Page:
SHPT Treatment May Have CAC Benefit
William Goodman, MD
Cinacalcet plus low-dose vitamin D therapy may attenuate progression of coronary artery calcification (CAC) compared with flexible vitamin D therapy alone in hemodialysis (HD) patients with secondary hyperparathyroidism (SHPT), according to a new study.
It is well documented that CAC is common and progressive in HD patients. Researchers theorize that CAC may be aggravated by elevated plasma parathyroid hormone (PTH) and/or calcium (Ca) and phosphorus (P) levels.
In the new study, researchers randomized 360 HD patients with SHPT and detectable CAC to treatment with cinacalcet (30-180 mg a day) plus low-dose vitamin D or to flexible vitamin D therapy. In both arms of the study, Ca-based phosphate binders were used exclusively and the therapeutic target for PTH was 150-300 pg/mL. The primary end point of the study was the percent change in Agatston CAC score from baseline to week 52. Additional analyses were also conducted using the volume score, and the investigators analyzed the change in Agatston calcium score for the aorta.
The study further showed that Agatston CAC scores increased by 31% from baseline in the flexible vitamin D group and by 24% in the cinacalcet group. The volume CAC scores increased by 30% from baseline in the flexible vitamin D group but only by 22% in the cinacalcet group, and the Agatston aorta scores increased by 33% in the flexible vitamin D group but only 20% in the cinacalcet group.
In addition, the median plasma PTH levels decreased by 65 pg/mL from baseline at week 52 in the flexible vitamin D group and by 132 pg/mL in the cinacalcet group. The mean serum Ca increased by 0.17 mg/dL in the flexible vitamin D group but decreased by 0.51 mg/dL in the cinacalcet group and the serum P decreased by 0.24 mg/dL in the flexible vitamin D group and by 0.92 mg/dL in the cinacalcet group.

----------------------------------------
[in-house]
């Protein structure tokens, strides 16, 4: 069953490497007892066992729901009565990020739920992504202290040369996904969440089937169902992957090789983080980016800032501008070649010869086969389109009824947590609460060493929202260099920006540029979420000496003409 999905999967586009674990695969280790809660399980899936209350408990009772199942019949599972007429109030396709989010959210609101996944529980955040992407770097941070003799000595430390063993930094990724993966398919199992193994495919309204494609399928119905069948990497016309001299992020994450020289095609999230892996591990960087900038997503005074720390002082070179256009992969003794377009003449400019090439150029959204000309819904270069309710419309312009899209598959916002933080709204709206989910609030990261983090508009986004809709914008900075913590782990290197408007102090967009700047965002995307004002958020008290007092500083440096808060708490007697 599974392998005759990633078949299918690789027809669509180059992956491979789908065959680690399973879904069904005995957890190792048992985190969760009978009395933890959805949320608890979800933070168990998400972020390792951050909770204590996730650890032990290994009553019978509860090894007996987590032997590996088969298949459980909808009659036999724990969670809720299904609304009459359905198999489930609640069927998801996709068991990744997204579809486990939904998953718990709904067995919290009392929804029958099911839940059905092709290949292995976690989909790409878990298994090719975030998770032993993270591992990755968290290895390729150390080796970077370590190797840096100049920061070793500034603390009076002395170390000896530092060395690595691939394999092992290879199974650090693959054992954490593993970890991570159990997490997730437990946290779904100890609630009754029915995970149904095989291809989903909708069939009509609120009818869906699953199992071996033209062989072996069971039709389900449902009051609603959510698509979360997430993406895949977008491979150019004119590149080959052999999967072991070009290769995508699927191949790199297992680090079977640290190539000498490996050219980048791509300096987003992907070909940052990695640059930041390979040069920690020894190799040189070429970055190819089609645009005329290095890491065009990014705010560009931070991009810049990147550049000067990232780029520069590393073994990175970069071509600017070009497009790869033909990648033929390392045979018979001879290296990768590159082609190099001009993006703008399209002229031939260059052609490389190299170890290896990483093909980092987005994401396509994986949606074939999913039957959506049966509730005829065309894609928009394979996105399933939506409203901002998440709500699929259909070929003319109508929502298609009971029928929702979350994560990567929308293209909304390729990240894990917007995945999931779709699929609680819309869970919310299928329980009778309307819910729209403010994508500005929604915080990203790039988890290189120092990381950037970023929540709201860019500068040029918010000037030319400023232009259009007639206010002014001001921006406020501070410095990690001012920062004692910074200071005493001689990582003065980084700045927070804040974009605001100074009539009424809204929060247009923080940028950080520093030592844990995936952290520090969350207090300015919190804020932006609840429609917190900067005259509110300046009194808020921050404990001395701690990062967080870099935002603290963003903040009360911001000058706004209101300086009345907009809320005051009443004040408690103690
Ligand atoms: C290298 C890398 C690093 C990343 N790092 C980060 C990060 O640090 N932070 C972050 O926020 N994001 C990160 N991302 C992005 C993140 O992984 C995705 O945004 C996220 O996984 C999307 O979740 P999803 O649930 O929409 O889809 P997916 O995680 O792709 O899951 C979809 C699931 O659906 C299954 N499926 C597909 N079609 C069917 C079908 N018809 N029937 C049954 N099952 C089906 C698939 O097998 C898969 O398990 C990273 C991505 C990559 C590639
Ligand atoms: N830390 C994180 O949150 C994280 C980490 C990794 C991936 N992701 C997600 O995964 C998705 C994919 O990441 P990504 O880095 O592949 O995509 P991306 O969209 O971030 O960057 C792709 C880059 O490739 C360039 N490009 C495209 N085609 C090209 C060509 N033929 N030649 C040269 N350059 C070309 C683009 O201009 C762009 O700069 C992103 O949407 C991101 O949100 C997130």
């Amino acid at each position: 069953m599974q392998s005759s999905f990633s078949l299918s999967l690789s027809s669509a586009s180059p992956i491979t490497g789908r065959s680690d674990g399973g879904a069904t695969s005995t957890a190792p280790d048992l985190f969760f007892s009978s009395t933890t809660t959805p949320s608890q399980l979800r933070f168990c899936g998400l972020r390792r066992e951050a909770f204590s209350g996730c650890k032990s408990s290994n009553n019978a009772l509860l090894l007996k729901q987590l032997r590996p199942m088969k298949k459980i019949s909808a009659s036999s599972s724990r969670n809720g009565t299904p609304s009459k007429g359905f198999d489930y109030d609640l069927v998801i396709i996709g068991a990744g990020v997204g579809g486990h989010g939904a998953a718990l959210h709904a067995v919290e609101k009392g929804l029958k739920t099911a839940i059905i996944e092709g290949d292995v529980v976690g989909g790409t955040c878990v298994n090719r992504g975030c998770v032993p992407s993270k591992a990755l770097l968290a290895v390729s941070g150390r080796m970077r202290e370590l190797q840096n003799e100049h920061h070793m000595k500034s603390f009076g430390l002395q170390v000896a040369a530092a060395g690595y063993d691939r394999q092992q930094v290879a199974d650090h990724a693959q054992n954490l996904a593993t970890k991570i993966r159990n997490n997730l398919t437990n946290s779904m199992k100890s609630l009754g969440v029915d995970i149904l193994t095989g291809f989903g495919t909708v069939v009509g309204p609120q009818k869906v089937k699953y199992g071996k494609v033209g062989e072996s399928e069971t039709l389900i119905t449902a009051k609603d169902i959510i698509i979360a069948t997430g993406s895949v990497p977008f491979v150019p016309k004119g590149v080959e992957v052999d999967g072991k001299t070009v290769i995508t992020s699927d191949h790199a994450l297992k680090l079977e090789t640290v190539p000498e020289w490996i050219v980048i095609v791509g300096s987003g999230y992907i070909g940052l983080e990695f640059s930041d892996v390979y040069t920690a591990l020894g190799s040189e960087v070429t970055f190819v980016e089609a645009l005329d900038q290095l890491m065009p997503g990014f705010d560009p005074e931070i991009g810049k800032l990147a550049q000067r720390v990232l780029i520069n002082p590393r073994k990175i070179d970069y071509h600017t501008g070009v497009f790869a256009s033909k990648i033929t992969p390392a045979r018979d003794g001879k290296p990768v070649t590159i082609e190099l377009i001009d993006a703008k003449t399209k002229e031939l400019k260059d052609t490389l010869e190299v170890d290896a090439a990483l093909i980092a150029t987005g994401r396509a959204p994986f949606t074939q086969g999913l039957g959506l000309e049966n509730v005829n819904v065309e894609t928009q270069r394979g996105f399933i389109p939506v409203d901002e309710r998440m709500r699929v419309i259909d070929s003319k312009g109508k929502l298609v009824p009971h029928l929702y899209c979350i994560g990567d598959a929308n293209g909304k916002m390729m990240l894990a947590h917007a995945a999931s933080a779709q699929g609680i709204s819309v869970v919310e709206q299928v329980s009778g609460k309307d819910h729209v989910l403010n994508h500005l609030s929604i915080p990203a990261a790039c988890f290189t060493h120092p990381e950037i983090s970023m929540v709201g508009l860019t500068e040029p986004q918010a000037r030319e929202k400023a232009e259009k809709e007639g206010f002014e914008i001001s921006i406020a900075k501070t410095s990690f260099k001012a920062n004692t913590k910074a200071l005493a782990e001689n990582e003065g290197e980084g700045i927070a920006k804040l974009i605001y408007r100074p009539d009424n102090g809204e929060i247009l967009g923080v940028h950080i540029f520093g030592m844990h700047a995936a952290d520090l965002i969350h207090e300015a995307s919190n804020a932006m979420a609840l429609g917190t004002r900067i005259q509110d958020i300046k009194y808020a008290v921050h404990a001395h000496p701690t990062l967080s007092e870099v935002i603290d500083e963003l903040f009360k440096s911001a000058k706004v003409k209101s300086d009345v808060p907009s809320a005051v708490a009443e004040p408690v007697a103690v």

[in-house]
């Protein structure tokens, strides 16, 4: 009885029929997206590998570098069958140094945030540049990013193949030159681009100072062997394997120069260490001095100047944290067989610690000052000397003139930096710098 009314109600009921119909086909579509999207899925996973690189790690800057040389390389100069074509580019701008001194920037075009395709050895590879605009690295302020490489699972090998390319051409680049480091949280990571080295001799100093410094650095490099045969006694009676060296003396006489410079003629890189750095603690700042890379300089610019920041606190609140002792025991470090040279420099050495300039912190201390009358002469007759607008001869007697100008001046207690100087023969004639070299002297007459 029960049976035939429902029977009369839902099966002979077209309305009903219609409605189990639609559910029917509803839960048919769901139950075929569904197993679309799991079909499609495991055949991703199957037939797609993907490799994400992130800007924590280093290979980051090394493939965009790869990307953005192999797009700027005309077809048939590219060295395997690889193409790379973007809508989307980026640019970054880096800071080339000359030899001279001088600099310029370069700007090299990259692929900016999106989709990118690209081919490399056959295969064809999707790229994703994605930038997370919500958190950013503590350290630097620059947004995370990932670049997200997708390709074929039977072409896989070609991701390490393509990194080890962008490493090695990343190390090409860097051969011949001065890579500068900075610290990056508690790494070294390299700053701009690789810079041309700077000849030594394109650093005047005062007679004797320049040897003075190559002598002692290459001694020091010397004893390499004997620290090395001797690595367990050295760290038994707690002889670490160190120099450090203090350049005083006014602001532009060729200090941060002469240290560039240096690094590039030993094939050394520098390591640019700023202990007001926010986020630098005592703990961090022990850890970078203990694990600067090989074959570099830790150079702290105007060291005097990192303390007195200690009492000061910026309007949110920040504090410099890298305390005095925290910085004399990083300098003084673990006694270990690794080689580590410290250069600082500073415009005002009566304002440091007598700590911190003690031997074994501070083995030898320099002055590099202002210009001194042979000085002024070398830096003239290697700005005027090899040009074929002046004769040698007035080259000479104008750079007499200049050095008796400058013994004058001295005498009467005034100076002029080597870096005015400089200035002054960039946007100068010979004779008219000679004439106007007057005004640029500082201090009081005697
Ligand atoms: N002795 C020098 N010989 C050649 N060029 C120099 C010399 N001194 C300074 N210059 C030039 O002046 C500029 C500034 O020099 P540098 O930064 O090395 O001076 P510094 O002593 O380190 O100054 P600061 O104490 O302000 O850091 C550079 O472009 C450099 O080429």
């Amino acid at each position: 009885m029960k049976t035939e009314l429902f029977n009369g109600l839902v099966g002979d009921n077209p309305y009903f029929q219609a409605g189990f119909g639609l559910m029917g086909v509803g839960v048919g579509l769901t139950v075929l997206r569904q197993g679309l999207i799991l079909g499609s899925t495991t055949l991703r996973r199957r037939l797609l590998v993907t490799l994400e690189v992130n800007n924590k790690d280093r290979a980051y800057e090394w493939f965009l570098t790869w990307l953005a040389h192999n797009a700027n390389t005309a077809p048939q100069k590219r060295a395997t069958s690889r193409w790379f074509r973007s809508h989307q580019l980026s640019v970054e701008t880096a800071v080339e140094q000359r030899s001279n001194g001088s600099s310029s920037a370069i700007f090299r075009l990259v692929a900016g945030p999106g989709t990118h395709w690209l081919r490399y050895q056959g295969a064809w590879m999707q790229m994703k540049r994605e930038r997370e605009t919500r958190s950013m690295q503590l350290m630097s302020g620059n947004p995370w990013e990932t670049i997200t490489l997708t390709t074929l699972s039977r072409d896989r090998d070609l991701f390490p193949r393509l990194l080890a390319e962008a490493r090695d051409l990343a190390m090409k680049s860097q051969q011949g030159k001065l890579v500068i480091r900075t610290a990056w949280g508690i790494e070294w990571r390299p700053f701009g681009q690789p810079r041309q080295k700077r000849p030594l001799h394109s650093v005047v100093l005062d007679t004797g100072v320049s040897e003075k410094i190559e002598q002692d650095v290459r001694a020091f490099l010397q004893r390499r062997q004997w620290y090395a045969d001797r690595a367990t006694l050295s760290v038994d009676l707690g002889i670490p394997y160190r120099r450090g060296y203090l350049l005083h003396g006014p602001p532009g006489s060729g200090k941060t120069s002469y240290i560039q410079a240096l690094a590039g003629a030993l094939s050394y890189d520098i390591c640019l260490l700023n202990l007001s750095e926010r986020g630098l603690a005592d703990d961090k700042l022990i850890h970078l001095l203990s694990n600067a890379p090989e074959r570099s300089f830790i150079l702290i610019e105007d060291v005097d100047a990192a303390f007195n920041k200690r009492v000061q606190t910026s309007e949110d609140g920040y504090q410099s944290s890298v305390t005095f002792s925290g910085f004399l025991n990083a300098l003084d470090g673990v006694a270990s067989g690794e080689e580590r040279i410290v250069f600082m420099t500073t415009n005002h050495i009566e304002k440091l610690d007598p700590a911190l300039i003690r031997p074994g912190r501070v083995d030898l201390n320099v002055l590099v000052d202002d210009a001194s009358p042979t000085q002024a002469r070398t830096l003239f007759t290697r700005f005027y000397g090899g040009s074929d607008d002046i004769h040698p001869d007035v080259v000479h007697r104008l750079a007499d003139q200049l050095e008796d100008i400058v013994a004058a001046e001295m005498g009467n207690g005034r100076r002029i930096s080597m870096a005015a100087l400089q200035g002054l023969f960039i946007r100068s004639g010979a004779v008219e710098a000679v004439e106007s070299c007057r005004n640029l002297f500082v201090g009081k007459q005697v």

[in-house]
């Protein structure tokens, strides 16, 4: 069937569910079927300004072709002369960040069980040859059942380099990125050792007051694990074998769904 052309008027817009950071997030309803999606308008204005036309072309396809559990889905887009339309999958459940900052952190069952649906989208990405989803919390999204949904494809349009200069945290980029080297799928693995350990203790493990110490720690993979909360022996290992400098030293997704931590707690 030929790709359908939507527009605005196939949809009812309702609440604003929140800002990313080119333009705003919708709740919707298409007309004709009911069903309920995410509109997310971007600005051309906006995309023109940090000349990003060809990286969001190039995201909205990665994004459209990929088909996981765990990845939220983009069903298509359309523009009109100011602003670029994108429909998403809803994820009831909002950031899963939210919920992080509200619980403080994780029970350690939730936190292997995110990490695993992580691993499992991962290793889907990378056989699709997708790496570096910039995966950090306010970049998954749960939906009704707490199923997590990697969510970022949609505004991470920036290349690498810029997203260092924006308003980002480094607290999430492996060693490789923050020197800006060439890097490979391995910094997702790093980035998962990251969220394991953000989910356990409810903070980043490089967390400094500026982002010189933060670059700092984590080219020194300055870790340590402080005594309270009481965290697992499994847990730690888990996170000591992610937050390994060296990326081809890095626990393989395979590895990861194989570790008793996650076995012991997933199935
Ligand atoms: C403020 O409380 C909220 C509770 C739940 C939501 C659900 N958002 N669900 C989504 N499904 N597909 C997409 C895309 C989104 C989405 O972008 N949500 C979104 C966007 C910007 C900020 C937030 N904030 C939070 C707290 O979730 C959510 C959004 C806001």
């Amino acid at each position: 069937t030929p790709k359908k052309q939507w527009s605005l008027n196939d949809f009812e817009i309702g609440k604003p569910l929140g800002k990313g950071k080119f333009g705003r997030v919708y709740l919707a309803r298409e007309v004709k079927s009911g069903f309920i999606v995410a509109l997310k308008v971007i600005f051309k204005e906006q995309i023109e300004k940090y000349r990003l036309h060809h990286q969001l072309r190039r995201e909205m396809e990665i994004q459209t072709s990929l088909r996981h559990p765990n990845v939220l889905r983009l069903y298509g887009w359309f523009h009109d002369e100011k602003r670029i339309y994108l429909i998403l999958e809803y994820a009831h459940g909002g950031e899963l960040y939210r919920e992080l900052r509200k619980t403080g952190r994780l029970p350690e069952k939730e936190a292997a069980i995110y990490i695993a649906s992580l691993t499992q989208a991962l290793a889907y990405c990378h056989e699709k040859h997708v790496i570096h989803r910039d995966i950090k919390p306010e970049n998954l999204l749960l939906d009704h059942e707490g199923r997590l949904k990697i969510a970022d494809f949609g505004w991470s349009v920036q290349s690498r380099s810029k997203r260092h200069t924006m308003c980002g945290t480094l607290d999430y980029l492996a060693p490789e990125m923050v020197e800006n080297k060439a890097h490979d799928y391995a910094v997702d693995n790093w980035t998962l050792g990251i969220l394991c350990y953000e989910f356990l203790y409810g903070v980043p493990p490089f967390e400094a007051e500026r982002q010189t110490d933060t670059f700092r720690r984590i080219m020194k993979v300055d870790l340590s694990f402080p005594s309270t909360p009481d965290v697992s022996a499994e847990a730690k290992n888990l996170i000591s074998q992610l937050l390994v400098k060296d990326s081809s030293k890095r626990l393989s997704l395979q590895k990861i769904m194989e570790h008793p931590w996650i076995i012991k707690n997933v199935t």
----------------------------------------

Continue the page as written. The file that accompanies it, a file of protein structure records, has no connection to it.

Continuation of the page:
Although the primary end point for the percentage of change in CAC scores was not statistically significant, the difference between groups for the change in volume score was, said study investigator William Goodman, MD, Clinical Research Medical Director for Global Development at Amgen Inc, Thousand Oaks, Calif.
Biochemical control of SHPT was better with cinacalcet plus low dose vitamin D, which may help account for the trend toward less progression of cardiovascular calcification in the cinacalcet group, Dr. Goodman observed. Study results support the hypothesis that a treatment strategy including cinacalcet may favorably affect the progression of cardiovascular calcification compared with traditional vitamin D therapy, he said.
“Most importantly, we think that choices about treatment strategies for secondary hyperparathyroidism may slow the progression of established vascular calcification in this population,” Dr. Goodman told Renal & Urology News. “Vascular calcification is thought to be a significant contributor to the very high cardiovascular mortality rate. We readily acknowledge that it is not a validated surrogate. It doesn't predict events. So, these data are encouraging, but they are preliminary.”
A large prospective trial is underway to examine mortality and cardiovascular events in HD patients treated with cinacalcet. Data from that study are expected to be available sometime next year, Dr. Goodman said.